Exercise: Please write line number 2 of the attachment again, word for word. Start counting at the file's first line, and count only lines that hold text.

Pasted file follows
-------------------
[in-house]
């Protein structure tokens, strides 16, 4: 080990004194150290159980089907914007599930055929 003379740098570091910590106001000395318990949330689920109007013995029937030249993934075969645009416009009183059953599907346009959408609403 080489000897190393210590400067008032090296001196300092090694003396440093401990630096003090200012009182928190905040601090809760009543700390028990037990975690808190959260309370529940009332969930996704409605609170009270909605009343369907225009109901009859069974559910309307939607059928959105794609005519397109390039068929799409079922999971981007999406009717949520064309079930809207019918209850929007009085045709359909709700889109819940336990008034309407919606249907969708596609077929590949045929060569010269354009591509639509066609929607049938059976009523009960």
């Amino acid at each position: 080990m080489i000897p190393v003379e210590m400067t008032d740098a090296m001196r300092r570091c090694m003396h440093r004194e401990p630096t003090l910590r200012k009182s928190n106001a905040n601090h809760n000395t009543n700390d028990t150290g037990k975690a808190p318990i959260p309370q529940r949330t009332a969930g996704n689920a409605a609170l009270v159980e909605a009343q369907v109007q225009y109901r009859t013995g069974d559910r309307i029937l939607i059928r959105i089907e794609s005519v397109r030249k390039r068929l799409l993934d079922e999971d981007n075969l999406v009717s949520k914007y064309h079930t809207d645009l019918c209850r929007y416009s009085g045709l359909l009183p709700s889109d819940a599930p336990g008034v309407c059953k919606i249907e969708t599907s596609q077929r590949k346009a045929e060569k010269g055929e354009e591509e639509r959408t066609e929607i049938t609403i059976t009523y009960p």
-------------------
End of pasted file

């Protein structure tokens, strides 16, 4: 080990004194150290159980089907914007599930055929 003379740098570091910590106001000395318990949330689920109007013995029937030249993934075969645009416009009183059953599907346009959408609403 080489000897190393210590400067008032090296001196300092090694003396440093401990630096003090200012009182928190905040601090809760009543700390028990037990975690808190959260309370529940009332969930996704409605609170009270909605009343369907225009109901009859069974559910309307939607059928959105794609005519397109390039068929799409079922999971981007999406009717949520064309079930809207019918209850929007009085045709359909709700889109819940336990008034309407919606249907969708596609077929590949045929060569010269354009591509639509066609929607049938059976009523009960």